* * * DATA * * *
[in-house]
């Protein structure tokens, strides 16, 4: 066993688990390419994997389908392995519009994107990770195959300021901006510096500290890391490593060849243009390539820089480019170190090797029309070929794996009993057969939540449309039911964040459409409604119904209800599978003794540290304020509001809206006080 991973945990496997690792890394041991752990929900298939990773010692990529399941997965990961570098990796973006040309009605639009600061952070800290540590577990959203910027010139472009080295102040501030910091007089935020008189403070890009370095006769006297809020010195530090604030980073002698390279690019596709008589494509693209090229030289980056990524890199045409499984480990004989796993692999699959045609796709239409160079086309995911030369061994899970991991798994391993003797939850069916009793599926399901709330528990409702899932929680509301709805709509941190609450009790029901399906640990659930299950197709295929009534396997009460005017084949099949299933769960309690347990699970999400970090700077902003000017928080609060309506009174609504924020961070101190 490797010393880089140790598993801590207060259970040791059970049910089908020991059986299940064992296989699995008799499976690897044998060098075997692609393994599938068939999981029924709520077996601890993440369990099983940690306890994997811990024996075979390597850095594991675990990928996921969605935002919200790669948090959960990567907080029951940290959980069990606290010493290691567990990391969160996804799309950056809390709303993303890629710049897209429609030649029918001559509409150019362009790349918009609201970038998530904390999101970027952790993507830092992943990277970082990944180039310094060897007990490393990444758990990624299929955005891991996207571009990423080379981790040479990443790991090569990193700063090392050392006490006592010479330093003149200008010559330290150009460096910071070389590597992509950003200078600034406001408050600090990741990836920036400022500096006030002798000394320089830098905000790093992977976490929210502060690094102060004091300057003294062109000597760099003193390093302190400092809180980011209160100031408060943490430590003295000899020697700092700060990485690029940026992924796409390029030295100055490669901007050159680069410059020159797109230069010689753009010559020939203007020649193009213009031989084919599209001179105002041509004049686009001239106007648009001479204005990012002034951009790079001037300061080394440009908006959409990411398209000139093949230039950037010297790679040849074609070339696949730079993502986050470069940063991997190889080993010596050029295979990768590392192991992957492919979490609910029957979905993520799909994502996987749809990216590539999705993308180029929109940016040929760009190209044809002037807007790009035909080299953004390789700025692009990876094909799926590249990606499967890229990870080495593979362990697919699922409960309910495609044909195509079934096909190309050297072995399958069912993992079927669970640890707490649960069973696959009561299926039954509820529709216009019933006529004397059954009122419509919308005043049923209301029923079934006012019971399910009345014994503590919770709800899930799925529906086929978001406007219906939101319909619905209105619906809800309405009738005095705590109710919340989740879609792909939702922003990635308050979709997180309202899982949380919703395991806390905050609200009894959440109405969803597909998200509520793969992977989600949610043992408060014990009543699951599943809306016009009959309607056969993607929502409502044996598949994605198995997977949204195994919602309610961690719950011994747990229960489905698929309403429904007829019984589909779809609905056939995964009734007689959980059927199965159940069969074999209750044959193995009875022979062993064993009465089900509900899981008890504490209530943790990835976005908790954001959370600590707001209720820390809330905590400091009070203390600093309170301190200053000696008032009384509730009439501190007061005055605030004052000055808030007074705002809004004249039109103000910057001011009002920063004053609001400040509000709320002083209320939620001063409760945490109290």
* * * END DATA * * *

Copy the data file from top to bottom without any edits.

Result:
[in-house]
């Protein structure tokens, strides 16, 4: 066993688990390419994997389908392995519009994107990770195959300021901006510096500290890391490593060849243009390539820089480019170190090797029309070929794996009993057969939540449309039911964040459409409604119904209800599978003794540290304020509001809206006080 991973945990496997690792890394041991752990929900298939990773010692990529399941997965990961570098990796973006040309009605639009600061952070800290540590577990959203910027010139472009080295102040501030910091007089935020008189403070890009370095006769006297809020010195530090604030980073002698390279690019596709008589494509693209090229030289980056990524890199045409499984480990004989796993692999699959045609796709239409160079086309995911030369061994899970991991798994391993003797939850069916009793599926399901709330528990409702899932929680509301709805709509941190609450009790029901399906640990659930299950197709295929009534396997009460005017084949099949299933769960309690347990699970999400970090700077902003000017928080609060309506009174609504924020961070101190 490797010393880089140790598993801590207060259970040791059970049910089908020991059986299940064992296989699995008799499976690897044998060098075997692609393994599938068939999981029924709520077996601890993440369990099983940690306890994997811990024996075979390597850095594991675990990928996921969605935002919200790669948090959960990567907080029951940290959980069990606290010493290691567990990391969160996804799309950056809390709303993303890629710049897209429609030649029918001559509409150019362009790349918009609201970038998530904390999101970027952790993507830092992943990277970082990944180039310094060897007990490393990444758990990624299929955005891991996207571009990423080379981790040479990443790991090569990193700063090392050392006490006592010479330093003149200008010559330290150009460096910071070389590597992509950003200078600034406001408050600090990741990836920036400022500096006030002798000394320089830098905000790093992977976490929210502060690094102060004091300057003294062109000597760099003193390093302190400092809180980011209160100031408060943490430590003295000899020697700092700060990485690029940026992924796409390029030295100055490669901007050159680069410059020159797109230069010689753009010559020939203007020649193009213009031989084919599209001179105002041509004049686009001239106007648009001479204005990012002034951009790079001037300061080394440009908006959409990411398209000139093949230039950037010297790679040849074609070339696949730079993502986050470069940063991997190889080993010596050029295979990768590392192991992957492919979490609910029957979905993520799909994502996987749809990216590539999705993308180029929109940016040929760009190209044809002037807007790009035909080299953004390789700025692009990876094909799926590249990606499967890229990870080495593979362990697919699922409960309910495609044909195509079934096909190309050297072995399958069912993992079927669970640890707490649960069973696959009561299926039954509820529709216009019933006529004397059954009122419509919308005043049923209301029923079934006012019971399910009345014994503590919770709800899930799925529906086929978001406007219906939101319909619905209105619906809800309405009738005095705590109710919340989740879609792909939702922003990635308050979709997180309202899982949380919703395991806390905050609200009894959440109405969803597909998200509520793969992977989600949610043992408060014990009543699951599943809306016009009959309607056969993607929502409502044996598949994605198995997977949204195994919602309610961690719950011994747990229960489905698929309403429904007829019984589909779809609905056939995964009734007689959980059927199965159940069969074999209750044959193995009875022979062993064993009465089900509900899981008890504490209530943790990835976005908790954001959370600590707001209720820390809330905590400091009070203390600093309170301190200053000696008032009384509730009439501190007061005055605030004052000055808030007074705002809004004249039109103000910057001011009002920063004053609001400040509000709320002083209320939620001063409760945490109290």